Sex offender registry mistake hits home for Hamilton family

Published: Saturday, March 07, 2009, 10:43 PM Updated: Saturday, March 07, 2009

By Ryan Tracy The Times, Trenton

New Jersey’s online registry of sex offenders is supposed to arm parents like Kalina Dixon with knowledge to keep their children safe.

Visitors to the website can check to see if convicted sex offenders have registered at an address near their homes. Type in a zip code, click on an offender’s name, and a photo of the perpetrator pops up on the computer screen.

But when Dixon, a Hamilton resident and mother of two, checked the online registry last month, she was “shocked” at what she saw:

A convicted sex offender was listed as living at her own address on Krueger Lane.

“We have no idea how long (the offender’s picture) has been on there,” said Dixon, who insisted her family has no connection to the offender.

“We have a family that moved right next door a couple months ago. (The neighbors) might think it’s a family member or somebody,” she said.

Dixon contacted the Mercer County Prosecutor’s Office, one of several authorities responsible for keeping tabs on sex offenders, on Feb. 9. The office acknowledged the information on the state registry was inaccurate. Days later, Dixon was satisfied that the problem had been corrected.

Yet her experience raises questions about the reliability of the online registry, which is a product of work performed at local, county, and state law enforcement agencies.

Under Megan’s Law, which was enacted after 7-year-old Megan Kanka was raped and killed in 1994 by a convicted sex offender living near her Hamilton home, sex offenders must register with police after leaving prison. Offenders deemed to be particularly dangerous are listed on a statewide website as a form of community notification.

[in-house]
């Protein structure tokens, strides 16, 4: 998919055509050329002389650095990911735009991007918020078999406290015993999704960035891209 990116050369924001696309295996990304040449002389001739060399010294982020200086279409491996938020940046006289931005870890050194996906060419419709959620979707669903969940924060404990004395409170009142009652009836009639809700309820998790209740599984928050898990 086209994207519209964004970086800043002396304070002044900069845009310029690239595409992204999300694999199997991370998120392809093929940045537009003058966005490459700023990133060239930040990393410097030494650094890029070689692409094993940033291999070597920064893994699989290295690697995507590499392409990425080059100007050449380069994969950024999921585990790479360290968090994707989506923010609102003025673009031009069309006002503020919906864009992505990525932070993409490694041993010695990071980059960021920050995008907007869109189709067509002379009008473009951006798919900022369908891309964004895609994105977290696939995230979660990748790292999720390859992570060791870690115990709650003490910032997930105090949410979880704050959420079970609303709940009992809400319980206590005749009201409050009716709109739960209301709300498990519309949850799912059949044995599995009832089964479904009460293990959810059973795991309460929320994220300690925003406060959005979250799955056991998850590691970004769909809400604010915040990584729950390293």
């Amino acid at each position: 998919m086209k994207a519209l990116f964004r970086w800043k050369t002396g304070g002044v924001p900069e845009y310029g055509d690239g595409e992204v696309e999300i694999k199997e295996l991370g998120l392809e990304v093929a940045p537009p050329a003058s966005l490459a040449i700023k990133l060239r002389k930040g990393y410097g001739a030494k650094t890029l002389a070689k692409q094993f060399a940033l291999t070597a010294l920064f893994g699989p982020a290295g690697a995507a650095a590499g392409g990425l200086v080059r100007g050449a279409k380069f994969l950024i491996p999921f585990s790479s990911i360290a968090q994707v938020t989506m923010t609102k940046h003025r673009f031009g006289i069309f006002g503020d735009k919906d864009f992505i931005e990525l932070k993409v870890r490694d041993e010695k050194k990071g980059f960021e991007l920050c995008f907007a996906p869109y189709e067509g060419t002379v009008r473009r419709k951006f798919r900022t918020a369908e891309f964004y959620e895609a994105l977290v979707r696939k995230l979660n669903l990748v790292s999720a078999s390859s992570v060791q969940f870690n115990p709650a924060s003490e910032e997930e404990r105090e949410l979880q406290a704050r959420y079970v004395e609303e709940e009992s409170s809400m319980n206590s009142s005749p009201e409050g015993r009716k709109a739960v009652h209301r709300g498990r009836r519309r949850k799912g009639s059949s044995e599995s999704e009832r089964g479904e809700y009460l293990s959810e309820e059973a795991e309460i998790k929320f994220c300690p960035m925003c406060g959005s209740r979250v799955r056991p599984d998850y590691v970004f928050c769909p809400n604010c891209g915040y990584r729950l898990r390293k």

Dixon claims she first saw a photo of John Newman, who was convicted in Mercer County in 2003 of aggravated sexual assault, about three years ago when her family first moved into the home on Krueger Lane.

“A few weeks after we bought the house, my husband went on our website to check if there is any sex offenders in the area, and it turned out it said it was our own house,” she said, referring to the registry on the New Jersey State Police website.

The registry provided a mug shot of Newman, who had a “dirty blonde” head of hair and “facial hair” like her husband, Dixon said.

“If you saw my husband up close, you would know it’s not him. But from far away” the distinction might be less clear, said Dixon, who also has a 3-year-old daughter and a 5-year-old son.

After some back-and-forth with the county prosecutor’s office and the state police, Dixon said she was satisfied three years ago that the information was corrected.

Yet last month, after reading a story in The Times about Megan’s Law, Dixon decided to check the New Jersey registry again. There was Newman’s photo, with Dixon’s address once again listed.

How exactly that mistake occurred remained unclear last week.

According to Megan’s Law guidelines drafted by the state Attorney General’s office, Newman would have been required to verify an address with the Hamilton police department upon moving into the township.

He would also be required to check in annually and notify the department if he moved to a different location. Offenders who fail to verify an address or provide false information can be convicted of a third-degree crime.

After verifying Newman’s information, Hamilton would forward it to the Mercer County Prosecutor’s Office, which is responsible for dividing offenders into tiers based on the likelihood that each will commit another sex crime.